People who want to participate must sign up with a user name; on a recent typical afternoon, the 435 viewers on one of the live-stream chats include “picklemaster,” “glowstick,” “ozarkguy” and “pfukadub” (not quite profanity!). The talk primarily consists of angry declarations about big banks and politicians of every stripe. But, after a while, the proceedings tend to become more personalized: pets, favorite foods, health problems, even sexual orientations are periodic topics. Many regular contributors have gotten to know each other – as much as total strangers in different regions who never actually meet can – and a sort of family feeling emerges. We are all in this mess together.

The New York Times has reported that there are more than 400 movement Facebook pages with 2.7 million friends around the planet. From a November 25 article in the newspaper: “YouTube is part of the formidable digital presence that has been created with 1.7 million videos, viewed 73 million times, that are tagged with the keyword ‘occupy.’” Social media clearly rocks the revolution.

Greetings arrive on the chats from foreign lands: the UK, Germany, Spain, Holland, Poland, the Czech Republic. Some send links to their own occupations. After footage of Shock Doctrine author Naomi Klein meeting with Occupy Toronto, as she previously had with the Zuccotti folks, the Raging Grannies took the stage dressed in their trademark old-lady chapeaus. As one of them announced the song they were about to perform, a seemingly young admirer called out: “Love your hat, sister!” All this, unfortunately, could barely be heard over some Spanish-language narration and an apparent Arabic hip-hop tune leaking in from another feed. Like protesting itself, live-streams are an inexact science.

The consequences of the occupation movement could be significant. As the jails fill up – in New York alone, 700 marchers were arrested in early October for crossing the Brooklyn Bridge – already strapped cities may be going broke. Estimates are at $13 million and counting. As someone who was involved in civil rights and anti-war activities of the 1960s, I never went to jail until 1977. A journalist, I inadvertently spent two weeks in a New Hampshire National Guard armory on a charge of criminal trespass, after the governor detained 1,414 protestors who had arrived under the umbrella of the Clamshell Alliance. They were trying to occupy the Seabrook Nuclear Power Plant construction site. The press was rounded up as well, even though we were there to cover the activists (who called themselves Clams). The state wound up spending $50,000 a day to keep us all incarcerated in four armories.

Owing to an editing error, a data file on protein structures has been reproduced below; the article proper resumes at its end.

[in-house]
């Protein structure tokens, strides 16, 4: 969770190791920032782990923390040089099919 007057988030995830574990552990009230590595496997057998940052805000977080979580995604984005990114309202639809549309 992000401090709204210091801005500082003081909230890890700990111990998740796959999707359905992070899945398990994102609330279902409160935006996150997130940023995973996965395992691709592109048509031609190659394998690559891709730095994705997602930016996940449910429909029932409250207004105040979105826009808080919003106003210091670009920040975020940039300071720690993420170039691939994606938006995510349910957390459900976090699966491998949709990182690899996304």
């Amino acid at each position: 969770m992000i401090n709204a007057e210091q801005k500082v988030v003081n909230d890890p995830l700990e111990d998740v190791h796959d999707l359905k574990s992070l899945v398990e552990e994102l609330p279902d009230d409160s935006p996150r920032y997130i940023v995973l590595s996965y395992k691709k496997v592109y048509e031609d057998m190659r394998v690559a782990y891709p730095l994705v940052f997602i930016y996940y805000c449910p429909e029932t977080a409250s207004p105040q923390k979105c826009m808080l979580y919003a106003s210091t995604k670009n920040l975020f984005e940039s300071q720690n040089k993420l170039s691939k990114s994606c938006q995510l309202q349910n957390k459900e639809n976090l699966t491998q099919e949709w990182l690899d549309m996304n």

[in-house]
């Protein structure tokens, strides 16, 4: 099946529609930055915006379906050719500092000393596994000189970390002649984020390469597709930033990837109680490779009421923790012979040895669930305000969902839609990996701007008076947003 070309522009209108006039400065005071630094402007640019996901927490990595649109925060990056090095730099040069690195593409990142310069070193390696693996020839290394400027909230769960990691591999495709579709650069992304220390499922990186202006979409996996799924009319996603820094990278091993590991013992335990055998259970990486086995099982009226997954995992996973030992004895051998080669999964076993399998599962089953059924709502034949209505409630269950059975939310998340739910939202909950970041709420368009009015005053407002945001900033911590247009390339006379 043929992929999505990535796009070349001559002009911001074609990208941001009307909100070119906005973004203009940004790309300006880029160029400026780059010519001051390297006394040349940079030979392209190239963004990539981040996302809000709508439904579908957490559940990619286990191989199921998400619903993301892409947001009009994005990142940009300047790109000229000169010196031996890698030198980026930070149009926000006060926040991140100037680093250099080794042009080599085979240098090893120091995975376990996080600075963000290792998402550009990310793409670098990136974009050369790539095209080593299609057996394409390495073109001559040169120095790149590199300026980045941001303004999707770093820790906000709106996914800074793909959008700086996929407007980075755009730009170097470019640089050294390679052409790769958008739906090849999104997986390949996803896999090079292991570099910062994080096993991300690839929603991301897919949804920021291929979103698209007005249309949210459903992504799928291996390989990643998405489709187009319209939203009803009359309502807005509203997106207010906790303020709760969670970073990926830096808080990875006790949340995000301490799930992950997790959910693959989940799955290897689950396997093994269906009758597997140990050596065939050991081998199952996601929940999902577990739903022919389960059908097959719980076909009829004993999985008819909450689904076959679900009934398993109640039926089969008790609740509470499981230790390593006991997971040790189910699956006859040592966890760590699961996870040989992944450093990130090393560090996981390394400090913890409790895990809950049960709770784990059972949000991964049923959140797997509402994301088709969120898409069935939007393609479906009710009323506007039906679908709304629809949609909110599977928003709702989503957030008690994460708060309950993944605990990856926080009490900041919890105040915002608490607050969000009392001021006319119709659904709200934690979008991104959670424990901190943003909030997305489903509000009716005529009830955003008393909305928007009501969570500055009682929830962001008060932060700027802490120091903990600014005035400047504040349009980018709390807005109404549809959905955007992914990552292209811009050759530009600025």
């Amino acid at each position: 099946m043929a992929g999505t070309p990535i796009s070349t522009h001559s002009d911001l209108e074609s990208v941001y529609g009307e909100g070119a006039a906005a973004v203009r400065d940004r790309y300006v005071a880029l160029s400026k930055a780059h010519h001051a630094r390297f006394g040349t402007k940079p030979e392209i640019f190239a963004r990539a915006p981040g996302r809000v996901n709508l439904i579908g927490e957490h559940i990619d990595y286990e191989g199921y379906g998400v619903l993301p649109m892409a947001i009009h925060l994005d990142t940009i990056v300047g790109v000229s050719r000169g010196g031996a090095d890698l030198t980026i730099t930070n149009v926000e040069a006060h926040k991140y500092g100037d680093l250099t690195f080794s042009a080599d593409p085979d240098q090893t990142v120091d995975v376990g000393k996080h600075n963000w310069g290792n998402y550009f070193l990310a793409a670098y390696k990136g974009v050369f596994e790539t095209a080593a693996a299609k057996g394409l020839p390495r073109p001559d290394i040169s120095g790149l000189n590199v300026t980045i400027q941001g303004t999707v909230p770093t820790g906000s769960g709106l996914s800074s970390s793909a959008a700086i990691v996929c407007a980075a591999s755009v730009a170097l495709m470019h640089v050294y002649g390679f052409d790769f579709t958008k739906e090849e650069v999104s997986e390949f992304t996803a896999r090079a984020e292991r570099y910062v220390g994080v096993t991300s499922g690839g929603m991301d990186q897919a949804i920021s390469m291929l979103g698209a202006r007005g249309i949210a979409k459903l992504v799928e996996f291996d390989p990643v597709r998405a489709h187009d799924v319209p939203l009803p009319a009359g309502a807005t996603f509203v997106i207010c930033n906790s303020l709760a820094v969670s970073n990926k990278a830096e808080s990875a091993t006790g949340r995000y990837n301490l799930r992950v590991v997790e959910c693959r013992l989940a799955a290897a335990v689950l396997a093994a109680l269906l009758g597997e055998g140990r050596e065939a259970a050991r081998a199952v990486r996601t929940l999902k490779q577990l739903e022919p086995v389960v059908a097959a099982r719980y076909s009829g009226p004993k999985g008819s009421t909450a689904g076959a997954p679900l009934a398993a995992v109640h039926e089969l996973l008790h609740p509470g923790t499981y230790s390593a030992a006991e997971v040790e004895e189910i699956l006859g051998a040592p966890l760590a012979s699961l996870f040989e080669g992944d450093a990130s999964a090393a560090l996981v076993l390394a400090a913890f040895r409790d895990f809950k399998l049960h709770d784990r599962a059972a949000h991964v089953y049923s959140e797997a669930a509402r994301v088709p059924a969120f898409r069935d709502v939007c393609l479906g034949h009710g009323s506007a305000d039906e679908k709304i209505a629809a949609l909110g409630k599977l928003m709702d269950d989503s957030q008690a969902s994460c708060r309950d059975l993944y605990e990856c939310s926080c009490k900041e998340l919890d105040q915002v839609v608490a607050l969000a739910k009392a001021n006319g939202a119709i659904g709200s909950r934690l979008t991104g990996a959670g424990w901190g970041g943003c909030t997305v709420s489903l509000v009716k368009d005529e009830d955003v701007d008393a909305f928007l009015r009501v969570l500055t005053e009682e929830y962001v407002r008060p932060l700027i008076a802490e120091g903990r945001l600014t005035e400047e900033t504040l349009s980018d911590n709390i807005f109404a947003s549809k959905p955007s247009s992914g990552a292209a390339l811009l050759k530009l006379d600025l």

No Nukes signs at Seabrook protest - 1977
My cramped armory housed 265 Clams who had come to Seabrook in affinity groups, small clusters of people watching each others backs, and carrying plenty of supplies for a prolonged occupation. Consensus was used for every collective decision. They offered no “mic checks” per se, but announcements were constantly being made about where in the room to meet for a discussion about spent fuel rods or an art workshop to decorate the bland walls or how to maintain a vegetarian diet while contending with military-style National Guard meals. Several of them decided to fast. Parody followed, such as this hilariously satirical proclamation I can recall: “Jill of the Cashews Affinity Group wants to announce that she will be overeating for the duration.”

I knew little about nukes at the start but left thoroughly versed in the technology's dangers, and now remember the detention as one of the best experiences of my life. The camaraderie was incredible. Something similar is afoot in today’s occupations. Although criticized for having no specific demands, Occupy Wall Street symbolizes an underlying complaint that’s obvious even if the solution is elusive: Give everyone a fair chance. Prisoners of conscience – borrowing a page from Mahatma Gandhi to Nelson Mandela to Martin Luther King – also might help persuade ambivalent or apathetic members of the 99 percent that the cause is noble. My wriggling fingers are pointed upward.

Susan Green is a film critic and arts journalist based in Burlington, Vermont. She is the co-author with Kevin Courrier of Law & Order: The Unofficial Companion and with Randee Dawn of Law & Order Special Victims Unit: The Unofficial Companion.